This is really more about the paid online service that comes with the Xbox and specifically, how it works with one game.
Specifically, in this case, Borderlands.
In order to start a multiplayer game of Borderlands on the PC.Â I had to remember my GameSpy account.Â And that was a pain.Â Then there was something that I had to do on my end, either placing my game machine temporarily in the DMZ or port forwarding.Â Then there was the bit where I had to double check windows firewall rules and it still didn’t work.Â Eventually we figured it was the GameSpy network itself, because a couple of hours later, it was working.
I know it’s not the same, but the ability to send an invite in game and then just have the other person pop in is worth the $50 a year to me.Â When I want to start playing a game with my friends, I don’t necessarily want to spend a half hour troubleshooting connectivity issues before we even get started. That’s what makes the xbox live work so well is the drop in and drop out functionality.Â When you send an invite, it’s the same method for each and every game you play.Â You hit the jewel, see if your friend is online and send the invitation.Â They accept it.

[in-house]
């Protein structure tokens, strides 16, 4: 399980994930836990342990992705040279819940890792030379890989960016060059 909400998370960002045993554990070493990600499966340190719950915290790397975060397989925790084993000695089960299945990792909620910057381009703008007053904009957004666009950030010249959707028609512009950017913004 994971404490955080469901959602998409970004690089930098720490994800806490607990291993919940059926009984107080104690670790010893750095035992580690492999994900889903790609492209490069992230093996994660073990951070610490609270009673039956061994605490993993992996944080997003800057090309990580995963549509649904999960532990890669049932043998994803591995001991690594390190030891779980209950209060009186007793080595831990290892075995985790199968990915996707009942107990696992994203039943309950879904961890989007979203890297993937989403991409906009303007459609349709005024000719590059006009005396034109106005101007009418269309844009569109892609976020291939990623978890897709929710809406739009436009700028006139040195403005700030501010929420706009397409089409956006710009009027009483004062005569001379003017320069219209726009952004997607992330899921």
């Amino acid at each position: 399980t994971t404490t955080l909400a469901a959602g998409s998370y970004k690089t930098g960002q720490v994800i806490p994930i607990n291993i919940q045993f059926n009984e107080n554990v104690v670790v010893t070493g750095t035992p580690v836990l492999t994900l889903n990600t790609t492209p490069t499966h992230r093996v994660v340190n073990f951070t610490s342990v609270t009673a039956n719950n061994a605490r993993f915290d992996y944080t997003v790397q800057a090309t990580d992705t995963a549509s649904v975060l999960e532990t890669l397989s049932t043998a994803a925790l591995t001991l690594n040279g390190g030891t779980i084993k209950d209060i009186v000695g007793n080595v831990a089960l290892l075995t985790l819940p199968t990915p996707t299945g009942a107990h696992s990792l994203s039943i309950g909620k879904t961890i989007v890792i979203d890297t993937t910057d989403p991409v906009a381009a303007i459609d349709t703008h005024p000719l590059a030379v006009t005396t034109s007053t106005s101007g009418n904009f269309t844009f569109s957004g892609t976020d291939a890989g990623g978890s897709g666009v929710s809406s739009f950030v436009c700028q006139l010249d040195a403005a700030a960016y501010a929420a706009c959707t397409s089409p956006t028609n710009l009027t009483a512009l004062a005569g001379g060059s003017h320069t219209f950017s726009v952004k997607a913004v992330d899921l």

I remember when that half hour troubleshooting was the first part of playing video games with your friends.Â The half hour was spent was setting up the computers and configuring them to use the same network.Â Additionally, they were all in the same room you were playing in.Â None of this headset stuff, you just yelled at them for camping the spawn.
Or better yet, actually walked over and threatened bodily harm.
Ah, the good old days.